Disability insurance is a type of insurance tha twill provide income in the event a worker is unable to perform their work and earn money due to a disability. There are many types of organizations that provide different types of disability insurance. Each organization and disability insurance type have specific rules as to what constitutes a disability and how a person might qualify to receive the disability benefit. Short term disability insurance policies offer a worker a portion of their salary if they are unable to work for a short period- typically three to six months. Long term disability insurance offers a worker a portion of their salary if they are unable to work for a longer period- typically a period of over six months. Both short term and long term disability policies have a period that a person must be disabled for before that individual is able to start receiving disability benefits. That period of time is called an elimination period. If a person becomes disabled, they must wait until the elimination period is over before they start receiving benefits. If they are able to work before the elimination period is over, the person will not receive a benefit. 

Long-term care (LTC) insurance is coverage that provides nursing-home care, home-health care, personal or adult day care for individuals above the age of 65 or with a chronic or disabling condition that needs constant supervision. LTC insurance offers more flexibility and options than many public assistance programs.

Travel insurance is a type of insurance that covers the costs and losses associated with traveling. It is a useful protection for those traveling domestically or abroad. 

Health and Dental Insurance designed to pay a portion of the costs associated with dental care.

A segregated fund is a type of investment fund used by Canadian insurance companies to manage individual, variable annuity insurance products.  A segregated fund offers investment capital appreciation and life insurance benefits.

An annuity is a periodic or immediate payment to begin at a specific date for a fixed period or for the rest of the policyowner’s life. Simply put, an annuity is a vehicle for liquidating a sum of money. They can  be a very useful tool in saving for retirement and accomplishing savings goals. 

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GROUP BENEFITS

Group pensions are a type of defined contribution pension which some employers offer to their workers. As with other types of defined-contribution scheme, members in a GP build up a pension pot, which they then convert into an income at retirement.

group Registered Retirement Savings Plan (RRSP) is an employer-sponsored retirement savings plan, similar to an individual RRSP, but administered on a group basis by the employer. Contributions are made by pay-roll deduction , on a pre-tax basis, through a Group RRSP administrator.I

A deferred profit sharing plan (DPSP) is an employer-sponsored Canadian profit sharing plan that is registered with the Canadian Revenue Agency. DPSPs are a type of pension. On a periodic basis, the employer shares the profits made from the business with all employees or a designated group of employees. Employees receiving a share of the profits paid out by the employer do not have to pay federal taxes on the money received from the DPSP until it is withdrawn.

Life insurance is a contract between an insurer and a policyholder in which the insurer guarantees payment of a death benefit to named beneficiaries upon the death of the insured. The insurance company promises a death benefit in consideration of the payment of premium by the insured.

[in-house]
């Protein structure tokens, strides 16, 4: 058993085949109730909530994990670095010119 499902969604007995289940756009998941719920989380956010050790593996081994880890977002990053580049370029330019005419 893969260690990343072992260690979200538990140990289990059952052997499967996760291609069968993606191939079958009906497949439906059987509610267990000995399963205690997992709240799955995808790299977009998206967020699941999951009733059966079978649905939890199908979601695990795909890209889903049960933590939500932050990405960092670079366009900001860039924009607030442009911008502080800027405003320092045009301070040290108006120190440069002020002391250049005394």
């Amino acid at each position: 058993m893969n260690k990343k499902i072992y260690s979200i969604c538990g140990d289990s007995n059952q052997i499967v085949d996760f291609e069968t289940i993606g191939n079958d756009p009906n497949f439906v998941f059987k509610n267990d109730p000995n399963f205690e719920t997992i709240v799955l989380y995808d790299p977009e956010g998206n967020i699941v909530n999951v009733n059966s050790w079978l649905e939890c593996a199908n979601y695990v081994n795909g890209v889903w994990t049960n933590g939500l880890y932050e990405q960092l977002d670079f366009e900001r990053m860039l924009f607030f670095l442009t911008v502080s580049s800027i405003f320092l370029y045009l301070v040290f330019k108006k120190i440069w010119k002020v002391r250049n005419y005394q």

Disability insurance is a type of insurance tha twill provide income in the event a worker is unable to perform their work and earn money due to a disability. There are many types of organizations that provide different types of disability insurance. Each organization and disability insurance type have specific rules as to what constitutes a disability and how a person might qualify to receive the disability benefit. Short term disability insurance policies offer a worker a portion of their salary if they are unable to work for a short period- typically three to six months. Long term disability insurance offers a worker a portion of their salary if they are unable to work for a longer period- typically a period of over six months. Both short term and long term disability policies have a period that a person must be disabled for before that individual is able to start receiving disability benefits. That period of time is called an elimination period. If a person becomes disabled, they must wait until the elimination period is over before they start receiving benefits. If they are able to work before the elimination period is over, the person will not receive a benefit.

Catastrophic illness insurance is a type of coverage which protects the insured for a specific and severe health problem over the defined period. It differs from other forms of health insurance in that there is limited coverage to the specifically named risk. An individual can buy the coverage as a stand-alone policy or as a rider to life insurance. Toggle Content

Long-term care (LTC) insurance is coverage that provides nursing-home care, home-health care, personal or adult day care for individuals above the age of 65 or with a chronic or disabling condition that needs constant supervision. LTC insurance offers more flexibility and options than many public assistance programs.

A segregated fund is a type of investment fund used by Canadian insurance companies to manage individual, variable annuity insurance products.  A segregated fund offers investment capital appreciation and life insurance benefits.